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# Gas Mark

The Gas Mark is a system and unit of marking temperatures on gas ovens and cookers in the United Kingdom and Commonwealth of Nations countries. It is still in use; however, it is not as widespread as it was in the last half of the twentieth century.

The draft 2003 edition of the Oxford English Dictionary lists the earliest known usage of the concept as being in L. Chatterton's book Modern Cookery published in 1943: "Afternoon tea scones… Time: 20 minutes. Temperature: Gas, Regulo Mark 7". This particular example also illustrates the term in combination with the word "regulo". This usage pattern is now almost obsolete, but still used by some of the older members of society.

The term "gas mark" was a subject of the joint BBC / OED TV series Balderdash & Piffle, in May 2005, which sought to establish the history of the term.

The earliest printed evidence of use of "gas mark" (with no other terms between the two words) appears to date from 1958.[1]

Conversion table
Gas mark Fahrenheit Celsius Verbal
14225°107°Very Slow/Very Low
12250°121°Very Slow/Very Low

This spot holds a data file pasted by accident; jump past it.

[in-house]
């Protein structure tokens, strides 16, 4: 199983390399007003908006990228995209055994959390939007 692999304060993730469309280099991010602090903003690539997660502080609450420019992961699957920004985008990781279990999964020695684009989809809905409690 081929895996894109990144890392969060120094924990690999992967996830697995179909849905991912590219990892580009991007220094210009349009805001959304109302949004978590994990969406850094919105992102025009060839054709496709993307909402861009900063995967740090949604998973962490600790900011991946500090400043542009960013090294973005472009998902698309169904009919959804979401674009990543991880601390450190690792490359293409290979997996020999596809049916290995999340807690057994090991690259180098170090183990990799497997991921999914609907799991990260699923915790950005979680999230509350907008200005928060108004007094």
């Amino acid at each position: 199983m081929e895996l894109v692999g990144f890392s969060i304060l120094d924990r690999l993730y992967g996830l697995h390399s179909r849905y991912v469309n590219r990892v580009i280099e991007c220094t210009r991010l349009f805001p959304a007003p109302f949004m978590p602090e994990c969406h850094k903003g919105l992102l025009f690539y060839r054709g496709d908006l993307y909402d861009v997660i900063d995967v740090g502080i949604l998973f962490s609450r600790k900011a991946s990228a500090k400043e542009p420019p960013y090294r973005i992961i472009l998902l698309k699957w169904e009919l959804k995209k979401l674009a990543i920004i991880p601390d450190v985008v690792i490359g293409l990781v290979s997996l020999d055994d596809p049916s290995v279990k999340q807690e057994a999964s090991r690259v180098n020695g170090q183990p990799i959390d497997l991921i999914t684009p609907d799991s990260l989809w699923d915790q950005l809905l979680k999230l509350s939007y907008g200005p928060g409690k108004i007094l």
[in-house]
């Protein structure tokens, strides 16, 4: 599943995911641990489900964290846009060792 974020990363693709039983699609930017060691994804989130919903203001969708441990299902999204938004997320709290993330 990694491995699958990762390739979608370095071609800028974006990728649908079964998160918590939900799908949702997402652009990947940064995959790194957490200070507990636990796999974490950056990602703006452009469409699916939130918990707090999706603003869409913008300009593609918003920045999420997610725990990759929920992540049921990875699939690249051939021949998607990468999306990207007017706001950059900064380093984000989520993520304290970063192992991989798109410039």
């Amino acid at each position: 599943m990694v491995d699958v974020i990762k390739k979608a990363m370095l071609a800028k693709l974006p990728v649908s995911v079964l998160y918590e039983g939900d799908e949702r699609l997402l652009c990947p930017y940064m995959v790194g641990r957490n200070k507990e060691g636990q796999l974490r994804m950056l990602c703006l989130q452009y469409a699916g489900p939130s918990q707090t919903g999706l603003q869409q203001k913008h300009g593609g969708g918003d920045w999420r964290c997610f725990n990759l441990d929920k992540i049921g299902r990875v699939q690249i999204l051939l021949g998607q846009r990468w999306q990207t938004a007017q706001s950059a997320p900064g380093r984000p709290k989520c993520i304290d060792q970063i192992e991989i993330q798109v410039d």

1 275°135°Slow/Low
2 300°149°Slow/Low
3 325°163°Moderately Slow/Warm
4 350°177°Moderate/Medium
5 375°191°Moderate/Moderately Hot
6 400°204°Moderately Hot
7 425°218°Hot
8 450°232°Hot/Very Hot
9 475°246°Very Hot

Different manufacturers and oven types do vary, so always refer to your cooker instruction book.

In general, the conversions between a Gas Mark temperature TG and a Fahrenheit temperature TF are given by[citation needed]

$T_F = \begin{cases} 25 \log_2(T_G) + k_f & \mbox{if }T_G \le 1\\ 25 (T_G-1)+k_f & \mbox{if }T_G\ge 1\end{cases}$

and

$T_G = \begin{cases} 2^{\frac{T_F-k_f}{25}} & \mbox{if }T_F \le k_f \\ \frac{T_F-k_f}{25}+1&\mbox{if }T_F\ge k_f \end{cases}$

where the Fahrenheit constant kf takes the value kf = 275.